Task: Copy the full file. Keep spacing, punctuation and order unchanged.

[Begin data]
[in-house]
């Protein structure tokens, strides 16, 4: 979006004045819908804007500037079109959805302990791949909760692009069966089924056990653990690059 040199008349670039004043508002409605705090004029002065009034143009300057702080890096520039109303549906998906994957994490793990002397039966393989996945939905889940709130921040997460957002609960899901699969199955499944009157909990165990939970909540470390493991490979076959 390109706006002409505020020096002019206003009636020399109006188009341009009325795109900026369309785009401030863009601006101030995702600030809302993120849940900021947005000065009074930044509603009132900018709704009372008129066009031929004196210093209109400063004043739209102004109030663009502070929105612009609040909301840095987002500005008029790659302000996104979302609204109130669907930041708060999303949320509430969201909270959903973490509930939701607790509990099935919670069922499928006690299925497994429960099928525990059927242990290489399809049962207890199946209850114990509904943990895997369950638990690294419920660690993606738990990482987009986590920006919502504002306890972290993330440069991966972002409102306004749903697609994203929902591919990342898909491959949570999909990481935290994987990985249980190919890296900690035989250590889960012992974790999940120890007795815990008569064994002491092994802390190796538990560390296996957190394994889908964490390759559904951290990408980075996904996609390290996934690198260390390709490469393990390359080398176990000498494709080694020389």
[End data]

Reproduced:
[in-house]
């Protein structure tokens, strides 16, 4: 979006004045819908804007500037079109959805302990791949909760692009069966089924056990653990690059 040199008349670039004043508002409605705090004029002065009034143009300057702080890096520039109303549906998906994957994490793990002397039966393989996945939905889940709130921040997460957002609960899901699969199955499944009157909990165990939970909540470390493991490979076959 390109706006002409505020020096002019206003009636020399109006188009341009009325795109900026369309785009401030863009601006101030995702600030809302993120849940900021947005000065009074930044509603009132900018709704009372008129066009031929004196210093209109400063004043739209102004109030663009502070929105612009609040909301840095987002500005008029790659302000996104979302609204109130669907930041708060999303949320509430969201909270959903973490509930939701607790509990099935919670069922499928006690299925497994429960099928525990059927242990290489399809049962207890199946209850114990509904943990895997369950638990690294419920660690993606738990990482987009986590920006919502504002306890972290993330440069991966972002409102306004749903697609994203929902591919990342898909491959949570999909990481935290994987990985249980190919890296900690035989250590889960012992974790999940120890007795815990008569064994002491092994802390190796538990560390296996957190394994889908964490390759559904951290990408980075996904996609390290996934690198260390390709490469393990390359080398176990000498494709080694020389």